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Thursday, December 13, 2012

The secret of the porcupine’s quill

North American porcupine quills are notoriously easy to stick into something but hard to pull back out. A dozen researchers from MIT, Harvard, Xi’an Jiaotong University and Trinity College have now cracked the puzzle as to why this is so. And in case you’re wondering why you should care, consider that there are a lot of medical devices that also function by being stuck into people.

Porcupine quills are composed of a black tip, typically a few millimeters long, and a much longer white shaft. The tip contains microscopic backward-facing barbs, each less than 50 microns (millionths of a meter) across. The researchers compared normal porcupine quills to quills that had been carefully sanded down to remove those tiny barbs without altering the overall shape of the quill. The barbed quills required 54% less penetration force than the sanded quills. Interestingly, it’s the region 2-4 mm from the tip that’s critical for reducing penetration force, and not the very tip. Quills with the barbs sanded down only in this region required significantly more force to penetrate flesh regardless of whether the barbs in the first 2 mm were intact.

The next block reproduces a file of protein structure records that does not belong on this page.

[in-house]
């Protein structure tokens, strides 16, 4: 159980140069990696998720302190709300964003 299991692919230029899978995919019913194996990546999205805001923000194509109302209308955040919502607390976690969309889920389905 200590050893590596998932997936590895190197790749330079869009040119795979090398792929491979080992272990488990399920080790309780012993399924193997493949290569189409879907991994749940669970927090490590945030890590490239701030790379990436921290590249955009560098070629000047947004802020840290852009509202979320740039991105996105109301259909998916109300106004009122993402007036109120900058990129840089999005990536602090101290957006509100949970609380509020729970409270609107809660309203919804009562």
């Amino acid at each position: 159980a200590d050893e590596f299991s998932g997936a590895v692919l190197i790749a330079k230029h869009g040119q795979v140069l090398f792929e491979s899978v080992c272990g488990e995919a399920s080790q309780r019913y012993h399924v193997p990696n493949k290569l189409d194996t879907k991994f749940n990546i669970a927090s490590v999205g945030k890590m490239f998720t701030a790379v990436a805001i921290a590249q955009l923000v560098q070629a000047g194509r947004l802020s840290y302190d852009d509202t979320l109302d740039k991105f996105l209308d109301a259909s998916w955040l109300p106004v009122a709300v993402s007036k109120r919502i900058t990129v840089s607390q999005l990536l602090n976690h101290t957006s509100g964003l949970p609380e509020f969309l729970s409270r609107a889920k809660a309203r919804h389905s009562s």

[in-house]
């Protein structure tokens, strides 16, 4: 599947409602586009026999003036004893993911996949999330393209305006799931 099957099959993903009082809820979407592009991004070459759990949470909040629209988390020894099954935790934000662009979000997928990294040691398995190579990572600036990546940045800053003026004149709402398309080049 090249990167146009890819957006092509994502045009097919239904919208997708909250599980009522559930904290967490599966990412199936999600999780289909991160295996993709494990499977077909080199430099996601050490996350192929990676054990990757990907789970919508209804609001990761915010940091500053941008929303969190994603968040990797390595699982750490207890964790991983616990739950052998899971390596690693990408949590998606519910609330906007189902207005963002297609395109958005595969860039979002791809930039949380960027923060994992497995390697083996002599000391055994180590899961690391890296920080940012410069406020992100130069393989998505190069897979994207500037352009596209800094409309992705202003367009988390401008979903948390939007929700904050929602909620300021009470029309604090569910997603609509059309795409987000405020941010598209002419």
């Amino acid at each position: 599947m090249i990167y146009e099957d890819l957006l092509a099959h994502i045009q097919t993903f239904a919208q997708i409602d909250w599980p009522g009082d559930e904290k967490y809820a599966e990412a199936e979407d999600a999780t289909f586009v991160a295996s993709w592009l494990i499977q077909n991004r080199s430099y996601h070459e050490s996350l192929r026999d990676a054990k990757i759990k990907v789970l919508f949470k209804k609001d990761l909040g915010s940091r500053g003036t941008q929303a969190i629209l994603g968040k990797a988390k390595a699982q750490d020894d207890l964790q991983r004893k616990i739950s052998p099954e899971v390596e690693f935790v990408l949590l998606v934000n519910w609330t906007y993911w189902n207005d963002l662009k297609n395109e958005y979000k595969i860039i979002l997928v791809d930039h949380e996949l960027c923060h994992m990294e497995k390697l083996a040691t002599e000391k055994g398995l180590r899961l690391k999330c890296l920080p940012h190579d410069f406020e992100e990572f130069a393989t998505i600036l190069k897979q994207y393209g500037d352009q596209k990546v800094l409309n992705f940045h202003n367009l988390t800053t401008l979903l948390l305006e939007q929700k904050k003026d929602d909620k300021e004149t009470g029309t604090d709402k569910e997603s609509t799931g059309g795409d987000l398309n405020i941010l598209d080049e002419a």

It turns out that a barbed porcupine quill requires less penetration force than an 18 gauge hypodermic needle. Though, to be fair, you’ll rarely need to be stuck with such a large needle unless you’re giving blood. So, I don’t think you’ll be seeing your doctor pull out a porcupine quill the next time you get your flu shot. On the other hand, the backward facing barbs somewhat counterintuitively result in a cleaner cut with less tissue damage. This is despite the fact that the quills with barbs penetrate deeper into flesh and are harder to remove. This characteristic may prove useful for implanting medical devices.

And now, a random porcupine.

Woo Kyung Cho, James A. Ankrum, Dagang Guoa, Shawn A. Chester, & et al (2012). Microstructured barbs on the North American porcupine quill enable easy tissue penetration and difficult removal Proceedings of the National Academy of Sciences of the United States of America : doi: 10.1073/pnas.1216441109.